Three students accepted as National Merit Scholarship finalists

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Senior Nick Walker holding his National Merit Scholarship semifinalist certificate. Photo courtesy of Nick Walker.

Kate Kotlyar staff writer

Three seniors earned the title of being National Merit Scholarship Competition (NMSC) finalists, which were announced in February 2020. 

Seniors Parsa Farnad, Bradley Moon and Nick Walker each placed as NMSC finalists. The Preliminary SAT (PSAT)/ National Merit Scholarship Qualifying Test (NMSQT) is a standardized test administered by the College Board to high school sophomores and juniors. Each year, roughly 3.5 million students take the PSAT/NMSQT, but only 16,000 students are selected for NMSC semifinalists. Out of those semifinalists, 15,000 are selected as finalists. 

Farnad did not know what the NMSC was when he found out he was a semifinalist.

“I got a text from Bradley Moon, saying, ‘Congratulations’ and I wasn’t sure how to respond because I didn’t know what it was. Then I looked into it and I still wasn’t sure what it was,” Farnad said. “Then people were congratulating me and the theater teacher said that it was a really big deal and I was like, ‘Oh, okay, cool.’”

When Farnad received the official news about being a finalist, he felt “really proud” of himself.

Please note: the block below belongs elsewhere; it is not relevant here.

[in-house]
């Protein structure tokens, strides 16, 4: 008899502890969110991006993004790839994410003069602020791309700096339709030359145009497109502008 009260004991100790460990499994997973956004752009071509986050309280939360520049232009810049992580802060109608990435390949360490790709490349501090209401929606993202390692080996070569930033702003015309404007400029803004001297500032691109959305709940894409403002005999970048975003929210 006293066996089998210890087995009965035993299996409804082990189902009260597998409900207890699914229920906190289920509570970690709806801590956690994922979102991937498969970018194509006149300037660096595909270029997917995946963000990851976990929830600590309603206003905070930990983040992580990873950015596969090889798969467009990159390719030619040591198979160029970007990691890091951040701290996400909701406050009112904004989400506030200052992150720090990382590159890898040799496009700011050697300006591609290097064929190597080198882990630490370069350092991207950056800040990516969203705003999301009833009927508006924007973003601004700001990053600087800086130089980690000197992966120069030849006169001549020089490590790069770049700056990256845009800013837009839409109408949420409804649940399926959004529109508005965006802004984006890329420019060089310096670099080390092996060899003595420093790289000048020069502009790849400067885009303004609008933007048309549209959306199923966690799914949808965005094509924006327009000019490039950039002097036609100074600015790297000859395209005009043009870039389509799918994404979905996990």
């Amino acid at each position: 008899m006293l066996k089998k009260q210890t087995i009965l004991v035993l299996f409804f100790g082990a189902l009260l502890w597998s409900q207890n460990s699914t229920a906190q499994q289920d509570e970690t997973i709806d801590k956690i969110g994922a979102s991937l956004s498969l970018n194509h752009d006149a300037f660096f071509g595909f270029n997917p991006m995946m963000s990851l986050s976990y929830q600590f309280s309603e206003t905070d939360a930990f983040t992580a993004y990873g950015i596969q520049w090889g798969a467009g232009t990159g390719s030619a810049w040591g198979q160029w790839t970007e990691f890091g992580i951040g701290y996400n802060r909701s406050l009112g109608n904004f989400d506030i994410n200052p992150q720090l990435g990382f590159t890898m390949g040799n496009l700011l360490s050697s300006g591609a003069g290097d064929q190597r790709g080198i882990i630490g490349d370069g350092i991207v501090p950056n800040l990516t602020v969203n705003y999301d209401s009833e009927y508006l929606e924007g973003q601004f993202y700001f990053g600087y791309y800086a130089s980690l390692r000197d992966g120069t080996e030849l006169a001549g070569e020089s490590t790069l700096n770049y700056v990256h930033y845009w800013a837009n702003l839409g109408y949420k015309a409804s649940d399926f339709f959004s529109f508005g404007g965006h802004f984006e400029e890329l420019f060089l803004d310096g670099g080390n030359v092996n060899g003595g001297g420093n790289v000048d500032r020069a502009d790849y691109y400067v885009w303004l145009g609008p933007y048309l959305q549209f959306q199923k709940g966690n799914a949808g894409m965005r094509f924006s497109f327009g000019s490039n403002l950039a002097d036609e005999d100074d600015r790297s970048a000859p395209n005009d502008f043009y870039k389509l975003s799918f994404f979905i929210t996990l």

“[The NMSC] sent a letter on it and it said that 1% of graduating high schoolers in the entire United States get to be a [semi]finalist,” Farnad said. “When I read that I was like, ‘Woah! That’s a really small amount.’ So, there was a lot of pride thinking that I am special in my abilities and [it was] affirming.”

Similarly to Farnad, winning helped Walker by giving him a “nice confidence boost.” But, the confidence was not the only plus to come with winning. 

“There are a few benefits to being a National Merit finalist, among which I can put it on my college applications, and I did––I was able to notify my colleges that I had qualified. So, I think that strengthened my applications to an extent,” Walker said. 

While Walker was not “shocked” to find out that he was a finalist because 90 percent of semifinalists become finalists, he was still “extremely grateful” to win.

For Moon, finding out was “anticlimactic” because of his busy schedule. 

“At the time, I was really busy. I was preparing for the AIME, studying for all sorts of things, behind in school work and whatnot,” Moon said. “It always feels good to get recognition like that, but it wasn’t something that I’d even known was coming out that day because I was just completely out of it.” 

Moon’s journey for studying for the PSAT and SAT was “rewarding” because of the process, rather than the actual reward. 

“The process towards winning it, like studying for the SAT––I feel like that was a personal growth…experience for me,” Moon said. “I felt like I grew up and that helped me develop my work ethic more.”

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